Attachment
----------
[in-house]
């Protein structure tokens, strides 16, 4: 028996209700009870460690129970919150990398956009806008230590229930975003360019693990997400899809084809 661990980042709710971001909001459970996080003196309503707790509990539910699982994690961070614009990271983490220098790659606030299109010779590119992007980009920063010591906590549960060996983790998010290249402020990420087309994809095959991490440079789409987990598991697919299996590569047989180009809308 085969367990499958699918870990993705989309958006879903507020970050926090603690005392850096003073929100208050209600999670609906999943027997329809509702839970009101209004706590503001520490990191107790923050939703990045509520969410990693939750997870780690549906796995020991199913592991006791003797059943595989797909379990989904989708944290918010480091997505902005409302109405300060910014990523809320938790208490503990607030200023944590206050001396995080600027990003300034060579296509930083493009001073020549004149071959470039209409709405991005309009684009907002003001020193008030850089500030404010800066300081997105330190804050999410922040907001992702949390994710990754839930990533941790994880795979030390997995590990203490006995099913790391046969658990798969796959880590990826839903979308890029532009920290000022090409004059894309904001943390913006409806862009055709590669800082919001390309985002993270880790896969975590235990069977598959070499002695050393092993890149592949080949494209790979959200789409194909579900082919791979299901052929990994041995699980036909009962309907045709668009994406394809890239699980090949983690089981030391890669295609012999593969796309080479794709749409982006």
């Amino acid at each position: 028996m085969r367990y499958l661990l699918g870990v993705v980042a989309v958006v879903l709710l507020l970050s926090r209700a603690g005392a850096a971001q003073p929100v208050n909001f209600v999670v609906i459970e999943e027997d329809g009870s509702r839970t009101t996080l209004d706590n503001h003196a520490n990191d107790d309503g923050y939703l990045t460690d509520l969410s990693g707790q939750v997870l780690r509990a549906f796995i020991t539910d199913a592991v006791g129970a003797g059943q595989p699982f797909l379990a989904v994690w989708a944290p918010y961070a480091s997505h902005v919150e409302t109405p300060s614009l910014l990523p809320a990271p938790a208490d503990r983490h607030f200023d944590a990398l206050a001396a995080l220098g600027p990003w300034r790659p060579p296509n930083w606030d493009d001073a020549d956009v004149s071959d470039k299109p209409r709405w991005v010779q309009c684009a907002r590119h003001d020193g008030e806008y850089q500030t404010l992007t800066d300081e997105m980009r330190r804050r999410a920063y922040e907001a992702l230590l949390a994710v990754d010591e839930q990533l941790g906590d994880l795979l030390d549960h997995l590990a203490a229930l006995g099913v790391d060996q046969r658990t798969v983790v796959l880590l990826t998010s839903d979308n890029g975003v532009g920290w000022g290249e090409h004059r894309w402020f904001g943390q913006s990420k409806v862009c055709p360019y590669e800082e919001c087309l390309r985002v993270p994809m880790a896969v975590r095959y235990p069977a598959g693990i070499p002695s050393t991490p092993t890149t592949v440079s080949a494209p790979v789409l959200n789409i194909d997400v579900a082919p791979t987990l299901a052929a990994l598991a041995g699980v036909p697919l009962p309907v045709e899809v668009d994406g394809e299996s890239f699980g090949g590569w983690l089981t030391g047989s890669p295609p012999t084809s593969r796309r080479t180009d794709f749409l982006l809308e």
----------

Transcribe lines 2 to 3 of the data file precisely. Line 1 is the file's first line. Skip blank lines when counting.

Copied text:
């Protein structure tokens, strides 16, 4: 028996209700009870460690129970919150990398956009806008230590229930975003360019693990997400899809084809 661990980042709710971001909001459970996080003196309503707790509990539910699982994690961070614009990271983490220098790659606030299109010779590119992007980009920063010591906590549960060996983790998010290249402020990420087309994809095959991490440079789409987990598991697919299996590569047989180009809308 085969367990499958699918870990993705989309958006879903507020970050926090603690005392850096003073929100208050209600999670609906999943027997329809509702839970009101209004706590503001520490990191107790923050939703990045509520969410990693939750997870780690549906796995020991199913592991006791003797059943595989797909379990989904989708944290918010480091997505902005409302109405300060910014990523809320938790208490503990607030200023944590206050001396995080600027990003300034060579296509930083493009001073020549004149071959470039209409709405991005309009684009907002003001020193008030850089500030404010800066300081997105330190804050999410922040907001992702949390994710990754839930990533941790994880795979030390997995590990203490006995099913790391046969658990798969796959880590990826839903979308890029532009920290000022090409004059894309904001943390913006409806862009055709590669800082919001390309985002993270880790896969975590235990069977598959070499002695050393092993890149592949080949494209790979959200789409194909579900082919791979299901052929990994041995699980036909009962309907045709668009994406394809890239699980090949983690089981030391890669295609012999593969796309080479794709749409982006």
């Amino acid at each position: 028996m085969r367990y499958l661990l699918g870990v993705v980042a989309v958006v879903l709710l507020l970050s926090r209700a603690g005392a850096a971001q003073p929100v208050n909001f209600v999670v609906i459970e999943e027997d329809g009870s509702r839970t009101t996080l209004d706590n503001h003196a520490n990191d107790d309503g923050y939703l990045t460690d509520l969410s990693g707790q939750v997870l780690r509990a549906f796995i020991t539910d199913a592991v006791g129970a003797g059943q595989p699982f797909l379990a989904v994690w989708a944290p918010y961070a480091s997505h902005v919150e409302t109405p300060s614009l910014l990523p809320a990271p938790a208490d503990r983490h607030f200023d944590a990398l206050a001396a995080l220098g600027p990003w300034r790659p060579p296509n930083w606030d493009d001073a020549d956009v004149s071959d470039k299109p209409r709405w991005v010779q309009c684009a907002r590119h003001d020193g008030e806008y850089q500030t404010l992007t800066d300081e997105m980009r330190r804050r999410a920063y922040e907001a992702l230590l949390a994710v990754d010591e839930q990533l941790g906590d994880l795979l030390d549960h997995l590990a203490a229930l006995g099913v790391d060996q046969r658990t798969v983790v796959l880590l990826t998010s839903d979308n890029g975003v532009g920290w000022g290249e090409h004059r894309w402020f904001g943390q913006s990420k409806v862009c055709p360019y590669e800082e919001c087309l390309r985002v993270p994809m880790a896969v975590r095959y235990p069977a598959g693990i070499p002695s050393t991490p092993t890149t592949v440079s080949a494209p790979v789409l959200n789409i194909d997400v579900a082919p791979t987990l299901a052929a990994l598991a041995g699980v036909p697919l009962p309907v045709e899809v668009d994406g394809e299996s890239f699980g090949g590569w983690l089981t030391g047989s890669p295609p012999t084809s593969r796309r080479t180009d794709f749409l982006l809308e």